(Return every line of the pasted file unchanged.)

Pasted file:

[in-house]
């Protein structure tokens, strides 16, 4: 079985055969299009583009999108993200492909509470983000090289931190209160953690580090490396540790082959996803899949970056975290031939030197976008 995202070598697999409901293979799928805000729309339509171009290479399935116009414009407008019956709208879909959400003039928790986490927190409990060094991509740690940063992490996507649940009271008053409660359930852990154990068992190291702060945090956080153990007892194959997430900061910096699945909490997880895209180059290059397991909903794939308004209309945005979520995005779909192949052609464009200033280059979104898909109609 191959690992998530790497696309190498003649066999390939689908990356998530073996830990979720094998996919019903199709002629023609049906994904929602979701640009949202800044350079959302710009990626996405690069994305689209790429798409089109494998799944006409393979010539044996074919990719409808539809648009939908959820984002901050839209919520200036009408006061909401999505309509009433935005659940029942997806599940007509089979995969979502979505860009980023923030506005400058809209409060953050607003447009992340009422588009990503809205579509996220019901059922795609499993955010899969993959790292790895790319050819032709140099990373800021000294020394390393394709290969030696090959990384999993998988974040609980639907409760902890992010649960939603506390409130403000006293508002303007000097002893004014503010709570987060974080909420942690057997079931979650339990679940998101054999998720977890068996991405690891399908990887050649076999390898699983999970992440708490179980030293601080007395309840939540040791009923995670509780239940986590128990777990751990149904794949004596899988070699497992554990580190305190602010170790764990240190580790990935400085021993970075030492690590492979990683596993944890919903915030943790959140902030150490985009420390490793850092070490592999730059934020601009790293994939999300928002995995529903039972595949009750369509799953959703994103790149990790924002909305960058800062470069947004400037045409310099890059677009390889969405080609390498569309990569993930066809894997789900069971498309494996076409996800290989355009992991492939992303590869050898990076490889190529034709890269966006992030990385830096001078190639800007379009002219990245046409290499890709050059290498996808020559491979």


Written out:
[in-house]
């Protein structure tokens, strides 16, 4: 079985055969299009583009999108993200492909509470983000090289931190209160953690580090490396540790082959996803899949970056975290031939030197976008 995202070598697999409901293979799928805000729309339509171009290479399935116009414009407008019956709208879909959400003039928790986490927190409990060094991509740690940063992490996507649940009271008053409660359930852990154990068992190291702060945090956080153990007892194959997430900061910096699945909490997880895209180059290059397991909903794939308004209309945005979520995005779909192949052609464009200033280059979104898909109609 191959690992998530790497696309190498003649066999390939689908990356998530073996830990979720094998996919019903199709002629023609049906994904929602979701640009949202800044350079959302710009990626996405690069994305689209790429798409089109494998799944006409393979010539044996074919990719409808539809648009939908959820984002901050839209919520200036009408006061909401999505309509009433935005659940029942997806599940007509089979995969979502979505860009980023923030506005400058809209409060953050607003447009992340009422588009990503809205579509996220019901059922795609499993955010899969993959790292790895790319050819032709140099990373800021000294020394390393394709290969030696090959990384999993998988974040609980639907409760902890992010649960939603506390409130403000006293508002303007000097002893004014503010709570987060974080909420942690057997079931979650339990679940998101054999998720977890068996991405690891399908990887050649076999390898699983999970992440708490179980030293601080007395309840939540040791009923995670509780239940986590128990777990751990149904794949004596899988070699497992554990580190305190602010170790764990240190580790990935400085021993970075030492690590492979990683596993944890919903915030943790959140902030150490985009420390490793850092070490592999730059934020601009790293994939999300928002995995529903039972595949009750369509799953959703994103790149990790924002909305960058800062470069947004400037045409310099890059677009390889969405080609390498569309990569993930066809894997789900069971498309494996076409996800290989355009992991492939992303590869050898990076490889190529034709890269966006992030990385830096001078190639800007379009002219990245046409290499890709050059290498996808020559491979």